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Abstract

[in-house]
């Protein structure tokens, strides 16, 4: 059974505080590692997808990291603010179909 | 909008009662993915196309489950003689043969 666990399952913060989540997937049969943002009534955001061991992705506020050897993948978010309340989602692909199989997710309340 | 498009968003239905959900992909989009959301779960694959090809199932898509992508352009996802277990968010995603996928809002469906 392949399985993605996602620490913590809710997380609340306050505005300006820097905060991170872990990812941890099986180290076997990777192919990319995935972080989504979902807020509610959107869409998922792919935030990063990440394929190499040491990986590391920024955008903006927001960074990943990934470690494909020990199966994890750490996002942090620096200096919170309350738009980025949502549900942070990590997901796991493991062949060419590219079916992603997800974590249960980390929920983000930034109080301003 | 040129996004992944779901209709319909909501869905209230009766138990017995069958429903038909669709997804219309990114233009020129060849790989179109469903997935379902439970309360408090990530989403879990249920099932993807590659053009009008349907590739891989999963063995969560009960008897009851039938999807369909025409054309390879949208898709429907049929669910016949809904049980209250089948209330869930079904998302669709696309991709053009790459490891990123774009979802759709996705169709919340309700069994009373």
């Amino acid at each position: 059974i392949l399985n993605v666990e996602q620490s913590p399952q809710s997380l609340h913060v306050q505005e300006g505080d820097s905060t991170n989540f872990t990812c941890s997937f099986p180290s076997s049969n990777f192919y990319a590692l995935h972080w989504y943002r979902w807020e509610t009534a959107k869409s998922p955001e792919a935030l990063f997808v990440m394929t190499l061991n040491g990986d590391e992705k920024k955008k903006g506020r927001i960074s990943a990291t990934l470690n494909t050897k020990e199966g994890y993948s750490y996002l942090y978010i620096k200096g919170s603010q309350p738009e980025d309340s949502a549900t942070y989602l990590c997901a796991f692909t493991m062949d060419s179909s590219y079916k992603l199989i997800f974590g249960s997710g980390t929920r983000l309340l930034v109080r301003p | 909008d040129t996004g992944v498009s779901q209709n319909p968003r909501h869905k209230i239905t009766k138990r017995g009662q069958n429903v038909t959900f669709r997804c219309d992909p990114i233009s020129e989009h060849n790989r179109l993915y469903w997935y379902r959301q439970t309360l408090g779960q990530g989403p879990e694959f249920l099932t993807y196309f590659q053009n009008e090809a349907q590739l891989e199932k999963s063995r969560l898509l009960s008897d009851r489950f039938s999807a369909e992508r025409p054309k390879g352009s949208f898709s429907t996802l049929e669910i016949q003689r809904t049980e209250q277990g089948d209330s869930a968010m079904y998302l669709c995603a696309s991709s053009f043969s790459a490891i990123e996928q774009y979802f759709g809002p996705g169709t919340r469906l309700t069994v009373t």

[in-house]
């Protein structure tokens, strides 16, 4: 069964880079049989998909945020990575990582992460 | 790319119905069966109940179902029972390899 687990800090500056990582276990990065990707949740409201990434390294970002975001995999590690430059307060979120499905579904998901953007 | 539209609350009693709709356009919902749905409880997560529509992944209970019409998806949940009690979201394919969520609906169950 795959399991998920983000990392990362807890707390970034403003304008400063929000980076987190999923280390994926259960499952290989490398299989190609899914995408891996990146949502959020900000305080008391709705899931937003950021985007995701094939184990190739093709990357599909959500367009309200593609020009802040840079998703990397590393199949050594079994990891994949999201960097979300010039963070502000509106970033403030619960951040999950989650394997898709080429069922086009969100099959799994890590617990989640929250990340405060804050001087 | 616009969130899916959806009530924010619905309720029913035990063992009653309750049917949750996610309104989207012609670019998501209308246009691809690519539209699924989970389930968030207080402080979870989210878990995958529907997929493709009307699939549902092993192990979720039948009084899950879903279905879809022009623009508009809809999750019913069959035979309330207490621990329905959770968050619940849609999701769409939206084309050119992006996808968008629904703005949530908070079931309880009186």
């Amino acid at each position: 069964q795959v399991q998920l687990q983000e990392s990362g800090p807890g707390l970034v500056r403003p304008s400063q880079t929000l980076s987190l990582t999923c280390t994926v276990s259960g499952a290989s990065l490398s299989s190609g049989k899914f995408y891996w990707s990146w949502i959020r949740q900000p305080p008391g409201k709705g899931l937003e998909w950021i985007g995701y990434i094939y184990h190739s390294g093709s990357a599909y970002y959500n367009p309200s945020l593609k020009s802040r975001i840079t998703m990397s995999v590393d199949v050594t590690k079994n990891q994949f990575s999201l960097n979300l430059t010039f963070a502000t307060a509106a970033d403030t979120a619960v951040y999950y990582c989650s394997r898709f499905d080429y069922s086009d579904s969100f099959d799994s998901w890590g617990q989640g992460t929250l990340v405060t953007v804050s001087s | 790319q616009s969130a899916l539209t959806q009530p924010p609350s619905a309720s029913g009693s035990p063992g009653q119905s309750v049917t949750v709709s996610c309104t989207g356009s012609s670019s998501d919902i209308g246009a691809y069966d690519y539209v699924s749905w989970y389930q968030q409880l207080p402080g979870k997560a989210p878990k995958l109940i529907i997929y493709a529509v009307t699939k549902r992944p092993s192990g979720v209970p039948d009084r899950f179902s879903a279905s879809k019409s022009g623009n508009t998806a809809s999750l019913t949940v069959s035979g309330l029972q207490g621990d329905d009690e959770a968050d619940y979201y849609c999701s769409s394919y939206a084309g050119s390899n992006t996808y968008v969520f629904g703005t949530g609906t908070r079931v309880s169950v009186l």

The belief in the gender invariance of many traits is a view that dominates much of psychology. In social psychology, this position is clearly represented by social dominance theory and the construct of social dominance orientation (SDO) where it is argued that, all else being equal, men will be higher in SDO than women. In other domains, though, these assumptions are being questioned, and researchers are arguing for a gender similarities hypothesis. The argument is that men and women are more similar than different, and where there are effects for gender, these are small. In this investigation, men and women are compared under similar cultural (Study 1), ideological, (Study 2) and status (Study 3) contexts to examine whether, all else being equal, men really are higher in SDO than women. In an additional study (Study 4), a meta-analysis is conducted aggregating the effect sizes of the previous studies. Results demonstrated either no effect for gender or an interaction between gender and the relevant social context and only a small effect size of gender—findings that disconfirm the ceteris paribus assumption of social dominance theory. In conclusion, the implications of the findings for understanding gender effects in social psychology are discussed. Copyright © 2011 John Wiley & Sons, Ltd.